World Braille Day

World Braille Day is celebrated on January 4th, the birthday of Louis Braille. Louis Braille was the inventor of the system for reading and writing used by millions of partially sighted and blind people all over the world. It’s a day when people can take the time to learn more about Braille and the issues currently facing blind people.

By the middle of the 21st century, the number of blind people in the world is predicted to rise to as high as 115-120 million. Some of the challenges faced by blind and partially sighted individuals include handling cash, using computers, and navigating public transportation hubs.

The History of World Braille Day

This holiday was first observed in 2009 when the World Blind Union celebrated the 200th birthday of Louis Braille. Louis Braille was born on January 4, 1809, in France and would end up losing his sight at the age of three due to an accident in his father’s harness shop.

Later in his childhood, he attended the National Institute for Blind Youth in Paris. While there, at the age of ten, he met a captain in Napoleon’s army named Charles Barbier.

Captain Barbier taught the students at the school about Night Writing—a communication code using dots. Louis Braille used this information to create a 6-dot system that he could read with his fingertips. He was only 15 years old at the time.

The Braille system was adopted by France’s Royal Institute for Blind Youth in 1852—two years after Louis Braille had died. It quickly spread across Europe and by 1916, Braille was being taught to blind students in the United States.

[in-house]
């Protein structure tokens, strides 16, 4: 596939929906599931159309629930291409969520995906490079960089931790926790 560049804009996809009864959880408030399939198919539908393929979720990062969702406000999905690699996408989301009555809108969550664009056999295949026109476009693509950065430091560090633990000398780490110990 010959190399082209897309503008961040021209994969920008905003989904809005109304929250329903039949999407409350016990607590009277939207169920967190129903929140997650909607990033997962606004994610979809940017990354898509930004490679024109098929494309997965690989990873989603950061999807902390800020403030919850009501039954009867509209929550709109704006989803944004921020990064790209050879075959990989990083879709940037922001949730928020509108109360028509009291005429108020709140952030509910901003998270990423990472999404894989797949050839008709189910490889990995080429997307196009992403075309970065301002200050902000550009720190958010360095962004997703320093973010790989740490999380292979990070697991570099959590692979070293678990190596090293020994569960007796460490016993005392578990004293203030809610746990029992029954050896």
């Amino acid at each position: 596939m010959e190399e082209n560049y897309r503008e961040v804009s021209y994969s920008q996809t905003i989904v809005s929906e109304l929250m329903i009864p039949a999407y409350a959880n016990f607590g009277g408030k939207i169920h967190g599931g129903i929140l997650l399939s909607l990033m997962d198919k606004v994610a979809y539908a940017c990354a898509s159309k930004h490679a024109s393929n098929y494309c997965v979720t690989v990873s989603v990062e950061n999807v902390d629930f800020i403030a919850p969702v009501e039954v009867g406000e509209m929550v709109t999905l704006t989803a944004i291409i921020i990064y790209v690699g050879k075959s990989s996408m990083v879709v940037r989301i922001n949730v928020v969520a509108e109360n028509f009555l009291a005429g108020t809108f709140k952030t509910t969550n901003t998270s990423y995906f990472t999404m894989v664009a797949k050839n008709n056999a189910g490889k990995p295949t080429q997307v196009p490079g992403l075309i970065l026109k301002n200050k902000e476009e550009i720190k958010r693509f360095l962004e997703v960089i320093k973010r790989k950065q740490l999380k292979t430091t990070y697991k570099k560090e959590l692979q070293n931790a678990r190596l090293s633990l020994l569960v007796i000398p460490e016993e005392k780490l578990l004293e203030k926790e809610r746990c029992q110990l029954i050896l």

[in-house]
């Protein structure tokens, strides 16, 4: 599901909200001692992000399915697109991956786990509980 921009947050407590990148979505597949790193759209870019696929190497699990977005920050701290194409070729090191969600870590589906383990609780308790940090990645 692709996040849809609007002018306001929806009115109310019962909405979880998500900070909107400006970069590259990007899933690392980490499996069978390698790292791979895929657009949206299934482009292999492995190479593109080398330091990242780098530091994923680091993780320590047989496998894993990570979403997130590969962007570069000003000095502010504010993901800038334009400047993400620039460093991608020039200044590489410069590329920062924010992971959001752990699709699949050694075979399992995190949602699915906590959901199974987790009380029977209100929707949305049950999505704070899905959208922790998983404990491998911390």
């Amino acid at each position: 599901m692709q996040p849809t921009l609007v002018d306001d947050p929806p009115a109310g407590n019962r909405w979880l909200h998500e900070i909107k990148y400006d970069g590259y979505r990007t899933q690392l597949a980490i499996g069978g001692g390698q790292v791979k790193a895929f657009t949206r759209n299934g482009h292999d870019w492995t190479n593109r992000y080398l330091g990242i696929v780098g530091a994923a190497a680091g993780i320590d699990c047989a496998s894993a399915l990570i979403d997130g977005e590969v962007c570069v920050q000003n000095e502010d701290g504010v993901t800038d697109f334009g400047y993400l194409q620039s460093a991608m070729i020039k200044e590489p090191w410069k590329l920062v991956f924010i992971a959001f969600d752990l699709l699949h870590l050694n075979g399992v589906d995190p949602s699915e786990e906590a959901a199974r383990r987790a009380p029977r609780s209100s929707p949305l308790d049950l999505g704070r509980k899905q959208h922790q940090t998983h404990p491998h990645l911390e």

Facts You May Not Know About Braille

Over the course of our research, we’ve come across some interesting facts about Braille. We decided to share some of these facts below so you too can share them on World Braille Day.

  • In 1999, NASA’s Deep Space 1 probe flew past an asteroid en route to the Borrelly comet. In honor of Louis Braille, NASA named it 9969 Braille.
  • Because Braille uses more space than a traditional alphabet in a language such as English, books written in Braille are larger than ordinary books.
  • There are Braille alphabets not only for English but also for Arabic, Hebrew, Chinese, Spanish, and many other languages.
  • There are two versions of Braille: Uncontracted and Contracted. In Uncontracted Braille, every word is spelled out. In Contracted Braille, shorthand versions of words are used.

Observing World Braille Day

World Braille Day can be observed by learning more about Louis Braille and the system he invented. It’s also a good day for a person to learn how to read Braille, learn about the challenges facing the blind, or by using the hashtag #WorldBrailleDay to spread the word about this holiday.

When is it?
This year (2024)
January 4 Thursday
Next year (2025)
January 4 Saturday
Last year (2023)
January 4 Wednesday
Appreciation & Honor, Education & Reading, United Nations